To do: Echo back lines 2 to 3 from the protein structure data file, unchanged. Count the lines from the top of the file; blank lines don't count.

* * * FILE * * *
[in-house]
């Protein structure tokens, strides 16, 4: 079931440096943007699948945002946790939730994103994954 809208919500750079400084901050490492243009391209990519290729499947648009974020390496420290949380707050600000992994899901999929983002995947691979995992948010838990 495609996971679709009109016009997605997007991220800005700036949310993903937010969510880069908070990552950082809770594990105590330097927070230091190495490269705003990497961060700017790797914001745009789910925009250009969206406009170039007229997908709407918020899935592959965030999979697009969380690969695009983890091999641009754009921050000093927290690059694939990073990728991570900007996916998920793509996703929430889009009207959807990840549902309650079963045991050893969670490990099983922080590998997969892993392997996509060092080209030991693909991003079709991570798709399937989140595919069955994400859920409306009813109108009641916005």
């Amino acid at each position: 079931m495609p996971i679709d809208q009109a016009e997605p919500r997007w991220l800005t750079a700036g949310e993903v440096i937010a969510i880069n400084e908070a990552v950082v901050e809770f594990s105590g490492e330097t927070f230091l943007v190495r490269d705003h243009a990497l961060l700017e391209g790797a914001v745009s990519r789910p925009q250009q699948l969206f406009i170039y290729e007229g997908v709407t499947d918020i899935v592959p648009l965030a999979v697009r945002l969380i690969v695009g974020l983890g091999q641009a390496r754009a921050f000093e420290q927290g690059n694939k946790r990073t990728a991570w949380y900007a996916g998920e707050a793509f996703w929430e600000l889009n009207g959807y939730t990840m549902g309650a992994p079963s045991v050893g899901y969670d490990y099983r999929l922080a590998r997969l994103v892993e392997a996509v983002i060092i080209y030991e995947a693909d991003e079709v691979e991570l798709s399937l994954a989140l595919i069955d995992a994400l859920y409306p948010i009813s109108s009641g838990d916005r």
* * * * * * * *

């Protein structure tokens, strides 16, 4: 079931440096943007699948945002946790939730994103994954 809208919500750079400084901050490492243009391209990519290729499947648009974020390496420290949380707050600000992994899901999929983002995947691979995992948010838990 495609996971679709009109016009997605997007991220800005700036949310993903937010969510880069908070990552950082809770594990105590330097927070230091190495490269705003990497961060700017790797914001745009789910925009250009969206406009170039007229997908709407918020899935592959965030999979697009969380690969695009983890091999641009754009921050000093927290690059694939990073990728991570900007996916998920793509996703929430889009009207959807990840549902309650079963045991050893969670490990099983922080590998997969892993392997996509060092080209030991693909991003079709991570798709399937989140595919069955994400859920409306009813109108009641916005």
């Amino acid at each position: 079931m495609p996971i679709d809208q009109a016009e997605p919500r997007w991220l800005t750079a700036g949310e993903v440096i937010a969510i880069n400084e908070a990552v950082v901050e809770f594990s105590g490492e330097t927070f230091l943007v190495r490269d705003h243009a990497l961060l700017e391209g790797a914001v745009s990519r789910p925009q250009q699948l969206f406009i170039y290729e007229g997908v709407t499947d918020i899935v592959p648009l965030a999979v697009r945002l969380i690969v695009g974020l983890g091999q641009a390496r754009a921050f000093e420290q927290g690059n694939k946790r990073t990728a991570w949380y900007a996916g998920e707050a793509f996703w929430e600000l889009n009207g959807y939730t990840m549902g309650a992994p079963s045991v050893g899901y969670d490990y099983r999929l922080a590998r997969l994103v892993e392997a996509v983002i060092i080209y030991e995947a693909d991003e079709v691979e991570l798709s399937l994954a989140l595919i069955d995992a994400l859920y409306p948010i009813s109108s009641g838990d916005r």